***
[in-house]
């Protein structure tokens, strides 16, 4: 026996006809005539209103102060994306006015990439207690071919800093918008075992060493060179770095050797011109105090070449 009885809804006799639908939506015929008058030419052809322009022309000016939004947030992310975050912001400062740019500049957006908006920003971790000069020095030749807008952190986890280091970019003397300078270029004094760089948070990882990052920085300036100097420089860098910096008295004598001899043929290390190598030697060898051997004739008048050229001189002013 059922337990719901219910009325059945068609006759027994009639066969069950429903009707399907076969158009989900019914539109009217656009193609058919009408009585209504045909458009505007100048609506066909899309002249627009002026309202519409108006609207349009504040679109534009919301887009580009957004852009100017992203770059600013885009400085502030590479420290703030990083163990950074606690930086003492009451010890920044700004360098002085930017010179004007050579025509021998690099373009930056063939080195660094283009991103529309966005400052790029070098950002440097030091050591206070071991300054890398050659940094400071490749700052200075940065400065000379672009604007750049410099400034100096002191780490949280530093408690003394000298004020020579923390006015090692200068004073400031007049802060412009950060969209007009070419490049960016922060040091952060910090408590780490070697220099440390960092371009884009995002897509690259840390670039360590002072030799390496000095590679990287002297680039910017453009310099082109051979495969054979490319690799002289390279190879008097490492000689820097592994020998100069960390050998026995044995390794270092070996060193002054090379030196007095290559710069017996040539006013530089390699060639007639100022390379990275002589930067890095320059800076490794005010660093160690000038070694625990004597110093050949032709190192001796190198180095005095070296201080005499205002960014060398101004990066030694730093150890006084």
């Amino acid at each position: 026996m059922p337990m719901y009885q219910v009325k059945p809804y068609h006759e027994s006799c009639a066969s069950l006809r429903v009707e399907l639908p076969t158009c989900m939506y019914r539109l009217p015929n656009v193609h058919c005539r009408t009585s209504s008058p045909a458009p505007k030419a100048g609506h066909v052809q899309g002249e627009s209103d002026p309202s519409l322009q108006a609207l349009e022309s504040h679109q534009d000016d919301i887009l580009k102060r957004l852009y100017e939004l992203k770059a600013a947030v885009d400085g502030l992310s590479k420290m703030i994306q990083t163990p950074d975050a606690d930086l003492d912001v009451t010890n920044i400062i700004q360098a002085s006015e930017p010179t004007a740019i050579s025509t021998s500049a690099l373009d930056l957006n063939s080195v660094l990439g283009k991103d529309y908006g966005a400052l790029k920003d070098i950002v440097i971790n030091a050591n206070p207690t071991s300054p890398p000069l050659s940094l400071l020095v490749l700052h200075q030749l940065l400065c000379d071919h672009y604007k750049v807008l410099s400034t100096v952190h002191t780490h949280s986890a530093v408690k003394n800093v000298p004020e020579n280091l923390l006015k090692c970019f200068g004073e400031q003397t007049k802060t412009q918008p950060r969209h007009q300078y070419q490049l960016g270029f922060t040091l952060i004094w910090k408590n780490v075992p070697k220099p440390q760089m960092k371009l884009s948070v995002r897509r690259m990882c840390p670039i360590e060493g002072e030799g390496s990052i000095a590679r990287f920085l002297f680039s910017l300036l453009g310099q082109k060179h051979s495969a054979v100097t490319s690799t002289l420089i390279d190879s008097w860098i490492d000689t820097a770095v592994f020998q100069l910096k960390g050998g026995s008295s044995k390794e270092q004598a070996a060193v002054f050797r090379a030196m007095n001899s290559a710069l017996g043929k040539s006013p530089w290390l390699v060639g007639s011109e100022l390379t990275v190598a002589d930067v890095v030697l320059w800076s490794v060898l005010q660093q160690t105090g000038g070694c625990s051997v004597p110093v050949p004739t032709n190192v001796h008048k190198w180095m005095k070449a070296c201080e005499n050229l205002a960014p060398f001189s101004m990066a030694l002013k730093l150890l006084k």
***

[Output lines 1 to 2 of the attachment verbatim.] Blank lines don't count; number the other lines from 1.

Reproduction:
[in-house]
């Protein structure tokens, strides 16, 4: 026996006809005539209103102060994306006015990439207690071919800093918008075992060493060179770095050797011109105090070449 009885809804006799639908939506015929008058030419052809322009022309000016939004947030992310975050912001400062740019500049957006908006920003971790000069020095030749807008952190986890280091970019003397300078270029004094760089948070990882990052920085300036100097420089860098910096008295004598001899043929290390190598030697060898051997004739008048050229001189002013 059922337990719901219910009325059945068609006759027994009639066969069950429903009707399907076969158009989900019914539109009217656009193609058919009408009585209504045909458009505007100048609506066909899309002249627009002026309202519409108006609207349009504040679109534009919301887009580009957004852009100017992203770059600013885009400085502030590479420290703030990083163990950074606690930086003492009451010890920044700004360098002085930017010179004007050579025509021998690099373009930056063939080195660094283009991103529309966005400052790029070098950002440097030091050591206070071991300054890398050659940094400071490749700052200075940065400065000379672009604007750049410099400034100096002191780490949280530093408690003394000298004020020579923390006015090692200068004073400031007049802060412009950060969209007009070419490049960016922060040091952060910090408590780490070697220099440390960092371009884009995002897509690259840390670039360590002072030799390496000095590679990287002297680039910017453009310099082109051979495969054979490319690799002289390279190879008097490492000689820097592994020998100069960390050998026995044995390794270092070996060193002054090379030196007095290559710069017996040539006013530089390699060639007639100022390379990275002589930067890095320059800076490794005010660093160690000038070694625990004597110093050949032709190192001796190198180095005095070296201080005499205002960014060398101004990066030694730093150890006084």